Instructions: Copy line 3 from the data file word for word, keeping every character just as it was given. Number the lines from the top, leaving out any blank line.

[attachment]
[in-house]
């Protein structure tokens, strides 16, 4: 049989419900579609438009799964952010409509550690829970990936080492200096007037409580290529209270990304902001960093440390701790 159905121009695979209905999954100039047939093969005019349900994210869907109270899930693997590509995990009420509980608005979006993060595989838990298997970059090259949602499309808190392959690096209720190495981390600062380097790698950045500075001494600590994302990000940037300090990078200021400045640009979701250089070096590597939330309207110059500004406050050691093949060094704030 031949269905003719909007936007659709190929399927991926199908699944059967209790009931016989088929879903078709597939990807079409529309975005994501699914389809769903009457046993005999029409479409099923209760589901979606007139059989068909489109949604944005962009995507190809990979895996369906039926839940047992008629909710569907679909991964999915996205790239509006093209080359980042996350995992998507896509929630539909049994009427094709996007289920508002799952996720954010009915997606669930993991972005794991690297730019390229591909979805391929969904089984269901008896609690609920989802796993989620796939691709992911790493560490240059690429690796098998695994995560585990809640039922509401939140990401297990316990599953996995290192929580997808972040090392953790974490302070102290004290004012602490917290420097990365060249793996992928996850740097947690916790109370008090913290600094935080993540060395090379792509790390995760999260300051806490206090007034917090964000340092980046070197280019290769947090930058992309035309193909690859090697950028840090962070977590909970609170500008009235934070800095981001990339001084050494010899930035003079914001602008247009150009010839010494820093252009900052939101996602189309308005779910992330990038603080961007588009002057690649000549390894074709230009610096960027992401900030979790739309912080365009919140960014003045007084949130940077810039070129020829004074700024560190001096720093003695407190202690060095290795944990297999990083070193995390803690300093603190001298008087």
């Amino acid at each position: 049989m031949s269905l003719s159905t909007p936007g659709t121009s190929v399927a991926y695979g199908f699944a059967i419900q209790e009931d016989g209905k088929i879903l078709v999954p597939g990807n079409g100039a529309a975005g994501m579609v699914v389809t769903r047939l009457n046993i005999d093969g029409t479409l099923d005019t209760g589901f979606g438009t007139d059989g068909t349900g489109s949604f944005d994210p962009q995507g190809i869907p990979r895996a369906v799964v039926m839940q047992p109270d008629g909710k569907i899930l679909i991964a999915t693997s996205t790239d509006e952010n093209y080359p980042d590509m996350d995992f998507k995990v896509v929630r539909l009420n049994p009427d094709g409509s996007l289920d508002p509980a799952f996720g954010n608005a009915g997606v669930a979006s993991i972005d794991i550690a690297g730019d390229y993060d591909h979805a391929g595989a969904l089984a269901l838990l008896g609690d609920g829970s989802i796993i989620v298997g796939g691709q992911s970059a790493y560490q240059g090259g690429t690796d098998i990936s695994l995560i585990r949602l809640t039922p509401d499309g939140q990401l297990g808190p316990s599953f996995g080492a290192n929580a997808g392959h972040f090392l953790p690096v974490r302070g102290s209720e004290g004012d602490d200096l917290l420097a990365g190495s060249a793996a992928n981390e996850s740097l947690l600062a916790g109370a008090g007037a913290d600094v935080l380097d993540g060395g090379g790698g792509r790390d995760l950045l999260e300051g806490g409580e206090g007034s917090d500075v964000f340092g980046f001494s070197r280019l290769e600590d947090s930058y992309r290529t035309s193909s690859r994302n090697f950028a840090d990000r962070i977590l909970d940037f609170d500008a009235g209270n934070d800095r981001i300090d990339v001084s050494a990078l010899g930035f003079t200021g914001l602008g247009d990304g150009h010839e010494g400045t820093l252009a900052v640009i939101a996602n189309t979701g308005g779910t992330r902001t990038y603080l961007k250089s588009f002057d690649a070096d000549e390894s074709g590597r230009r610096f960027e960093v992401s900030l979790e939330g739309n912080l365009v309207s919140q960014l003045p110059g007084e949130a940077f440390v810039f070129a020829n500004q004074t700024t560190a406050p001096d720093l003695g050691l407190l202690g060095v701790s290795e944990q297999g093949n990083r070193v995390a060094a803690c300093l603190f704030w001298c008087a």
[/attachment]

């Amino acid at each position: 049989m031949s269905l003719s159905t909007p936007g659709t121009s190929v399927a991926y695979g199908f699944a059967i419900q209790e009931d016989g209905k088929i879903l078709v999954p597939g990807n079409g100039a529309a975005g994501m579609v699914v389809t769903r047939l009457n046993i005999d093969g029409t479409l099923d005019t209760g589901f979606g438009t007139d059989g068909t349900g489109s949604f944005d994210p962009q995507g190809i869907p990979r895996a369906v799964v039926m839940q047992p109270d008629g909710k569907i899930l679909i991964a999915t693997s996205t790239d509006e952010n093209y080359p980042d590509m996350d995992f998507k995990v896509v929630r539909l009420n049994p009427d094709g409509s996007l289920d508002p509980a799952f996720g954010n608005a009915g997606v669930a979006s993991i972005d794991i550690a690297g730019d390229y993060d591909h979805a391929g595989a969904l089984a269901l838990l008896g609690d609920g829970s989802i796993i989620v298997g796939g691709q992911s970059a790493y560490q240059g090259g690429t690796d098998i990936s695994l995560i585990r949602l809640t039922p509401d499309g939140q990401l297990g808190p316990s599953f996995g080492a290192n929580a997808g392959h972040f090392l953790p690096v974490r302070g102290s209720e004290g004012d602490d200096l917290l420097a990365g190495s060249a793996a992928n981390e996850s740097l947690l600062a916790g109370a008090g007037a913290d600094v935080l380097d993540g060395g090379g790698g792509r790390d995760l950045l999260e300051g806490g409580e206090g007034s917090d500075v964000f340092g980046f001494s070197r280019l290769e600590d947090s930058y992309r290529t035309s193909s690859r994302n090697f950028a840090d990000r962070i977590l909970d940037f609170d500008a009235g209270n934070d800095r981001i300090d990339v001084s050494a990078l010899g930035f003079t200021g914001l602008g247009d990304g150009h010839e010494g400045t820093l252009a900052v640009i939101a996602n189309t979701g308005g779910t992330r902001t990038y603080l961007k250089s588009f002057d690649a070096d000549e390894s074709g590597r230009r610096f960027e960093v992401s900030l979790e939330g739309n912080l365009v309207s919140q960014l003045p110059g007084e949130a940077f440390v810039f070129a020829n500004q004074t700024t560190a406050p001096d720093l003695g050691l407190l202690g060095v701790s290795e944990q297999g093949n990083r070193v995390a060094a803690c300093l603190f704030w001298c008087a």